We need to help all of these things, or as many as possible, come to pass for our loved one with disabilities. They want to be able to make choices about their lives, just as we do, so it is important to let them be a part, and their desires be the focus, of the process.

Remember that choice is about:
Preference - the things you like to do
Opportunity - the chance to do those things
Control - the decision about when, where, and with whom those opportunities will occur

Focus on the strengths of the individual, rather than limitations. Use the Law of Abundance to guide your process: what a person gives out, comes back to them, and often it is multiplied! An individual with disabilities has much to give! Sometimes we get caught up in all of the needs of our family members, and forget to realize all that they can give to us and to others. Allow them to give it - then watch all that comes back to them (and to you!).

Find out what is important!

What is important to the person

  • Activities they enjoy
  • People they want to be with
  • Where they like to go,
  • What health, safety and risk means to them, etc
  • The pace and environment they prefer
  • What is important for the person
  • Medications they need to take
  • Personal hygiene
  • Balance happy and safe with responsible use of personal or public dollars

Hold a planning meeting

The next step is to find out what choices are and are not doable. Here is where you want to tap into the people that know you and your family member best! Get them together and let them help you brainstorm about the wants of the individual. Let them be creative and meet in an atmosphere of "anything goes". Sometimes the wildest ideas can get people thinking in a new direction and wonderful, creative and achievable plans are developed!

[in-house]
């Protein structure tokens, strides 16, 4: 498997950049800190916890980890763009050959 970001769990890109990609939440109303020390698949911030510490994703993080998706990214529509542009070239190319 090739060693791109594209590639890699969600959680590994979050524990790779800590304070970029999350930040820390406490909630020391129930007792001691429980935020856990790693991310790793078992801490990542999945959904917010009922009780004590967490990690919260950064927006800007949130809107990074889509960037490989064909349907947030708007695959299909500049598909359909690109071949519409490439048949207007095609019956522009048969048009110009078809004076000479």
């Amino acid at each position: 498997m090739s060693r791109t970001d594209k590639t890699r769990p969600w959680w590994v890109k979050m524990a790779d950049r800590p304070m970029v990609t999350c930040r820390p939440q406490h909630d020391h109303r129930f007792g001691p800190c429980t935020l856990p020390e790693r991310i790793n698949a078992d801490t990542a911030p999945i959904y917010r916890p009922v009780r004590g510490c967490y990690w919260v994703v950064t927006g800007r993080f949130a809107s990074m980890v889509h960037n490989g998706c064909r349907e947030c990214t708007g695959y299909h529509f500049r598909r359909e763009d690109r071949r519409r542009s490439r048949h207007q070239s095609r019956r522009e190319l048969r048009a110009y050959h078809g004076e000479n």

You will want to begin your planning meeting by hearing what the friends, neighbors and family members admire and appreciate about your son or daughter and what you all have found to be important to him/her. Some families who have hosted planning meetings discovered that it is a good idea to meet first with close family members before inviting a larger circle of interested parties into the planning. (Some family members may feel hurt or left out if they are not a part of the initial stages of the process.) However, you DO want to bring in others to help with the planning because then they will feel a part of the plan and be more inclined to help carry it out!

If possible, keep your planning meetings to not more than an hour to an hour and a half long. However, you may want to include a meal or party following the meeting. Celebrate the life of this wonderful person and acknowledge the steps you are taking to plan for a bright future! You may also find that as you switch from a businesslike planning meeting into a different mode of social activity, people keep thinking about the planning as they interact and watch the interactions of the individual and more ideas may be generated.

Be sure to prepare for the meeting

Be sure to do your homework and prepare before inviting others to meet. They may have other things to add to your findings, so give them that opportunity. Who do you invite to your planning meeting? Invite EVERYONE that has an interest in your family member with disabilities. Believe that there are many people who want to help and be involved, but don?t know how. This could be family, friends, peers, neighbors, church members, bus drivers and bus aides, teachers and classroom aides, therapists, medical professionals, counselors, advocates, support coordinators, case managers, direct care providers, the clerk at the store or anyone that you feel could contribute to making the life of this individual better!

Summary

  • Gather information
  • Brainstorm with others to get creative ideas about the choices the person has shared
  • Research what others have done
  • Look for new ideas and opportunities that may fit the person's choices